Schwab’s prestigious Davos Club of royalty, heads of state, billionaires and CEOs of billion dollar companies represents up to 80 percent of the world’s resources. This makes Schwab and the WEF one of the most important UN allies – and potent allies are desperately needed in order to generate the 7 trillion dollars needed to achieve the SDG goals.

WEF founder Klaus Schwab

Drones and biodiversity
Schwab’s vision for a better, more inclusive, fair, peaceful, just and sustainable world and his decades of preaching to the rich and powerful are bearing fruit. During his SDG Impact Summit, 100 initiatives focused on climate change, sustainable development, closing the skills and gender gap, fighting disease, broadening the benefits of trade and protecting the planet’s dwindling biodiversity have been initiated.

A major one is the increased effort of the Tropical Forest Alliance. Jeff Seabright, the chief sustainable officer of Unilever, explained how the consumer goods giant is protecting the tropical rainforest by implementing the sustainable farming of palm oil. During a press briefing, he stated that other major organisations such as the Consumer Goods Forum are also urging their members to protect the planet’s resources.

On October 11, Indian PM Narendra Modi inaugurated the Centre for 4th Industrial Revolution in Delhi. Run by the WEF, the centre will focus on how drones, AI and blockchain can improve the lives of 1.3 billion Indians. Starting in December, the state of Maharashtra and the WEF are starting the largest drone-mapping operation in history.

Assets and mobiles
The WEF Impact Summit was chaired by the Danish PM, Barbara Novick, the vice chair of BlackRock, the Indian mobile mogul Sunil Bharti Mittal, the chair of Bharti Enterprises and Bruktawit Tigabu, the CEO of Whiz Kids.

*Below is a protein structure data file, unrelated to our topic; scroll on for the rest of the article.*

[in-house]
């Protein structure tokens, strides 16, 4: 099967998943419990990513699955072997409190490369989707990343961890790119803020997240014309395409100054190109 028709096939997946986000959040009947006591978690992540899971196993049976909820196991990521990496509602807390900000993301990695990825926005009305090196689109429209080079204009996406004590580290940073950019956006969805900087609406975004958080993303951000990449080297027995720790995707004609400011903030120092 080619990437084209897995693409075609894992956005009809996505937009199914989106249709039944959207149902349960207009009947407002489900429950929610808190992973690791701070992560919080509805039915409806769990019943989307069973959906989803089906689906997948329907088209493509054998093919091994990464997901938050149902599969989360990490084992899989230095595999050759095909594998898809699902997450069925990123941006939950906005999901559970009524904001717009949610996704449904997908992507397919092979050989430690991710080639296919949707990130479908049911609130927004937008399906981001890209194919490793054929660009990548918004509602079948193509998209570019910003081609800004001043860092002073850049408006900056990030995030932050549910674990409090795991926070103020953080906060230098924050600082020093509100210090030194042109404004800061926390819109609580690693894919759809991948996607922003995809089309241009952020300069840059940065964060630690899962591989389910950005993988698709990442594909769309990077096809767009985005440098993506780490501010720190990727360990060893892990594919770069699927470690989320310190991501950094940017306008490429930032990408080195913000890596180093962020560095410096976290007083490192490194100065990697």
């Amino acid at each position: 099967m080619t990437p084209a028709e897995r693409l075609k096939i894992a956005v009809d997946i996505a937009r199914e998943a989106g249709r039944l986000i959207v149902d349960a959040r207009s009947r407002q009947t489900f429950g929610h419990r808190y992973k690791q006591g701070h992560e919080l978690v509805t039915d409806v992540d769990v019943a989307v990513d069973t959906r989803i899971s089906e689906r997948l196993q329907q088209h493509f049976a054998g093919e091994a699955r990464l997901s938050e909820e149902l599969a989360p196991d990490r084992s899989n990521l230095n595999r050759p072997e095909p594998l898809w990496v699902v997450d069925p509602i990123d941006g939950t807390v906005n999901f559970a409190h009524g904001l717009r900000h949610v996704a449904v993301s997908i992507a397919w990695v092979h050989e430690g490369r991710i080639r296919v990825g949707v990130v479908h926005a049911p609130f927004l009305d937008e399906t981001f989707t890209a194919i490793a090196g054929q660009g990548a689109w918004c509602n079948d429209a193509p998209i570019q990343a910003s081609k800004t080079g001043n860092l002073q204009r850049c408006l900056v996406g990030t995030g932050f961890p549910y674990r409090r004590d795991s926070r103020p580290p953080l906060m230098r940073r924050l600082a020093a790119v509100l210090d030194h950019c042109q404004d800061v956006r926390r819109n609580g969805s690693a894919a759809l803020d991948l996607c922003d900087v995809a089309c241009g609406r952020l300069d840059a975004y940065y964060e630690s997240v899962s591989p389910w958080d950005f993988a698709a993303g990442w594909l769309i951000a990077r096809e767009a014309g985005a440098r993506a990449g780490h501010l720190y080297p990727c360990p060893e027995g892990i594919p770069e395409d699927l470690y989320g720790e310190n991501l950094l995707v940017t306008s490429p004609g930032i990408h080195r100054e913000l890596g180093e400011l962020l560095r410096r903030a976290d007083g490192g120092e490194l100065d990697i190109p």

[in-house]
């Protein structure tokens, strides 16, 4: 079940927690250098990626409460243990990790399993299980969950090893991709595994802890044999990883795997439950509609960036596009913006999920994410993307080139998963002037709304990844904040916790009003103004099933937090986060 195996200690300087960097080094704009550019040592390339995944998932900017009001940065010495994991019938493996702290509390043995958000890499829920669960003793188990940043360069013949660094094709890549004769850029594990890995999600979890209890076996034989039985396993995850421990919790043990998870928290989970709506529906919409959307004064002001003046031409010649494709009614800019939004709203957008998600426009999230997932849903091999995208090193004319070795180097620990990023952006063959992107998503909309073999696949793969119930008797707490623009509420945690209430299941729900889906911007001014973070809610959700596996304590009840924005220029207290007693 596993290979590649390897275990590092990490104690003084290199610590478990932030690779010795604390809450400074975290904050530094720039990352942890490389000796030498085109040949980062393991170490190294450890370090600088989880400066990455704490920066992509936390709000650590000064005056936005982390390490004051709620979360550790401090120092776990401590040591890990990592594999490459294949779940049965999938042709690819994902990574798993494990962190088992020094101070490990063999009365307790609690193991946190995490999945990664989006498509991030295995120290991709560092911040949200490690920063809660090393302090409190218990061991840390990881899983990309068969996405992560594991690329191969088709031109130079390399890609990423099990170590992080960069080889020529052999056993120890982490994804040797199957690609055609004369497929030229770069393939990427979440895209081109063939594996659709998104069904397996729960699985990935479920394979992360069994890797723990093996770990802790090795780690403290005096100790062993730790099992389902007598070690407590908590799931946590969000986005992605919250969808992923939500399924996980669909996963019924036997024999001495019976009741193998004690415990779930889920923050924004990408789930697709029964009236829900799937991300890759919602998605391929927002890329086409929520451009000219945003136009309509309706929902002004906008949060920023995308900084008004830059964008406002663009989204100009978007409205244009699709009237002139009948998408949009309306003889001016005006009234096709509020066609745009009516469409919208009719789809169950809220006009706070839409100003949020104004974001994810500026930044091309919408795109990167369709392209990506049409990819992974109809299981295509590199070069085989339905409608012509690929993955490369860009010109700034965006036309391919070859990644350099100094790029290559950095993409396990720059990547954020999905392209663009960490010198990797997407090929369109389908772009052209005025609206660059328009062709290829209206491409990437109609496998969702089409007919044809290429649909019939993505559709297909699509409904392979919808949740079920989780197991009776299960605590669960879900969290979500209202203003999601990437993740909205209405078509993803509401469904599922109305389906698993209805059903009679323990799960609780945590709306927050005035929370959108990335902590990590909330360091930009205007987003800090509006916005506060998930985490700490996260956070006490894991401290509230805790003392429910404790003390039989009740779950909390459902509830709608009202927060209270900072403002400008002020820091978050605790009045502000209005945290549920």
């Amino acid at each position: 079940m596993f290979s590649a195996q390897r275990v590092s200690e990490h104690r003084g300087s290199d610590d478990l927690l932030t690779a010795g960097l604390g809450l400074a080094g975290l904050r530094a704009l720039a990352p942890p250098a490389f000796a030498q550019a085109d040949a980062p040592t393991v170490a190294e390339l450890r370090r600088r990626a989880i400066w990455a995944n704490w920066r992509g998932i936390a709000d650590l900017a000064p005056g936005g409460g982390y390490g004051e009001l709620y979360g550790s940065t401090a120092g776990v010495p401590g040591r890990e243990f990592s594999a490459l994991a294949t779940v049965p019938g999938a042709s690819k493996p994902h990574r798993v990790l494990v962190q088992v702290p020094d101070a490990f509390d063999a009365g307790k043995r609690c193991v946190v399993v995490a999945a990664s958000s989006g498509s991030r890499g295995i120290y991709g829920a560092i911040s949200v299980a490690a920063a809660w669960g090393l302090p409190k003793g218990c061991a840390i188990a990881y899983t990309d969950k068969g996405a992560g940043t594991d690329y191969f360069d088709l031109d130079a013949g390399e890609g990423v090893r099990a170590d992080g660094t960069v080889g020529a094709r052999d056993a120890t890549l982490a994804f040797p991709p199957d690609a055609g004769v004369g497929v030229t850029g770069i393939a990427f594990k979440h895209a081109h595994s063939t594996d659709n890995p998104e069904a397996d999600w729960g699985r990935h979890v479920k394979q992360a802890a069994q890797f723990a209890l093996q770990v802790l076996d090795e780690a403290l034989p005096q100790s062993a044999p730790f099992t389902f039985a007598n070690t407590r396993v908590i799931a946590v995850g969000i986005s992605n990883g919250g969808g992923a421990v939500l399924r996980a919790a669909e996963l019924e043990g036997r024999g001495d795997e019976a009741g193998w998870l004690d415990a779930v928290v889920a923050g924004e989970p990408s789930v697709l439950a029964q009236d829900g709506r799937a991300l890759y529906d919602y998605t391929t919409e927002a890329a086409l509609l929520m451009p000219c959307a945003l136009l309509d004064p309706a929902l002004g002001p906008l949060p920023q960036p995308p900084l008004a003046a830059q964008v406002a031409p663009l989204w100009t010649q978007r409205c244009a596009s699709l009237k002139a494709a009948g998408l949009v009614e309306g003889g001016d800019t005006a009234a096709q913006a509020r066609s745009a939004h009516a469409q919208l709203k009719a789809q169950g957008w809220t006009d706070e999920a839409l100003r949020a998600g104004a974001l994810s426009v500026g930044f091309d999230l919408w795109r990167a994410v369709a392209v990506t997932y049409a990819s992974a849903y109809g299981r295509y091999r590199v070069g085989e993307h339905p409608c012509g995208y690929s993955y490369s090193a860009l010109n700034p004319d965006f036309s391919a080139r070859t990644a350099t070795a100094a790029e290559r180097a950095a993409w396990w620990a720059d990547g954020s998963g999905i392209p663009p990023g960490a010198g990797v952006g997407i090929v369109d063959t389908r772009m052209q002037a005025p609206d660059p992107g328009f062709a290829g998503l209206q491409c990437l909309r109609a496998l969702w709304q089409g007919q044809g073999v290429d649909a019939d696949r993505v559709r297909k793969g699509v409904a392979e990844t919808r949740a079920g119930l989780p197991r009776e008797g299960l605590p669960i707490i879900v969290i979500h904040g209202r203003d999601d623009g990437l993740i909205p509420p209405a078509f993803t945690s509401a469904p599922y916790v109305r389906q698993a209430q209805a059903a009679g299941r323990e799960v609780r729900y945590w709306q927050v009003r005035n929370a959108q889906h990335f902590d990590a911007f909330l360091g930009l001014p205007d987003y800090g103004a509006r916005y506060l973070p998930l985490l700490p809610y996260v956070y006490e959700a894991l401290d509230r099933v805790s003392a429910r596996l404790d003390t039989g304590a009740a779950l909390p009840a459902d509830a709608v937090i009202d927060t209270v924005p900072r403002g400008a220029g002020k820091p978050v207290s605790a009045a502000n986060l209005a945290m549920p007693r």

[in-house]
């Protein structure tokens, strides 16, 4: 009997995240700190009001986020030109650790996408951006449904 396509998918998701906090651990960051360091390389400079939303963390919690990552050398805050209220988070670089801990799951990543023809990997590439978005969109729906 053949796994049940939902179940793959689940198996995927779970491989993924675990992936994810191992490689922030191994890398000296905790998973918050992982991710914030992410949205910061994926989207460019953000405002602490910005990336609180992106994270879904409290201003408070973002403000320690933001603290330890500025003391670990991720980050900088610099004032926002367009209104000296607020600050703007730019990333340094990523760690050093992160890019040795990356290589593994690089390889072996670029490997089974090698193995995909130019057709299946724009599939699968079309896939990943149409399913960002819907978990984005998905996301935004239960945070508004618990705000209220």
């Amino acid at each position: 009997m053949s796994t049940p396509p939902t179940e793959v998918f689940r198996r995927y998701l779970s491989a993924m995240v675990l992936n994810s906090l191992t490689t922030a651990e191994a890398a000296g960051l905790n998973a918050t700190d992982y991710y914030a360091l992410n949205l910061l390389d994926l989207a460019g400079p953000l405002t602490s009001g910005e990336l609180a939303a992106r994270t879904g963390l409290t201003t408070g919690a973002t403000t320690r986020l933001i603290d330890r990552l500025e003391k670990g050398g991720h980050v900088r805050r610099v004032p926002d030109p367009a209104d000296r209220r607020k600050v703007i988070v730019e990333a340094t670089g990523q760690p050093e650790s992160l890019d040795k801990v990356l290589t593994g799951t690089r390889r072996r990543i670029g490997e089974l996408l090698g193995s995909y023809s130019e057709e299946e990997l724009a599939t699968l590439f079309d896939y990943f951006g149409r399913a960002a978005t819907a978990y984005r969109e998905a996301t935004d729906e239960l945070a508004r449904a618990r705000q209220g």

“We are seeing a shift in allocations. There is an increased interest in all different kinds of sustainable mandates. That includes green bonds – green cash actually,” Novick told CPH POST. “We feel that our job is to bring those products to market, make them available and educate investors on why they are good for their portfolio.”

The world’s biggest asset manager, BlackRock, has approximately 6.29 trillion dollars in assets under management. This green shift could be one of the most powerful tools for rescuing the planet.

Novick is confident that more and more asset owners are willing to pull their money out of oil and gas and put it into wind and solar: “As millennials age, we will see an increase in the acceleration of that trend.”

Tech kids
Mittal also believes in the young generation – and he holds faith in technology. His mobile phone empire Bharti has contributed to the unparalleled economic rise of India in recent decades. “Technology is the solution,” Mittal told CPH Post during a press briefing at the summit. “It is firing up the SDG goals.”

He is confident that smartphones and computers can mitigate the absence of capital and click and chat people in Asia and Africa out of poverty: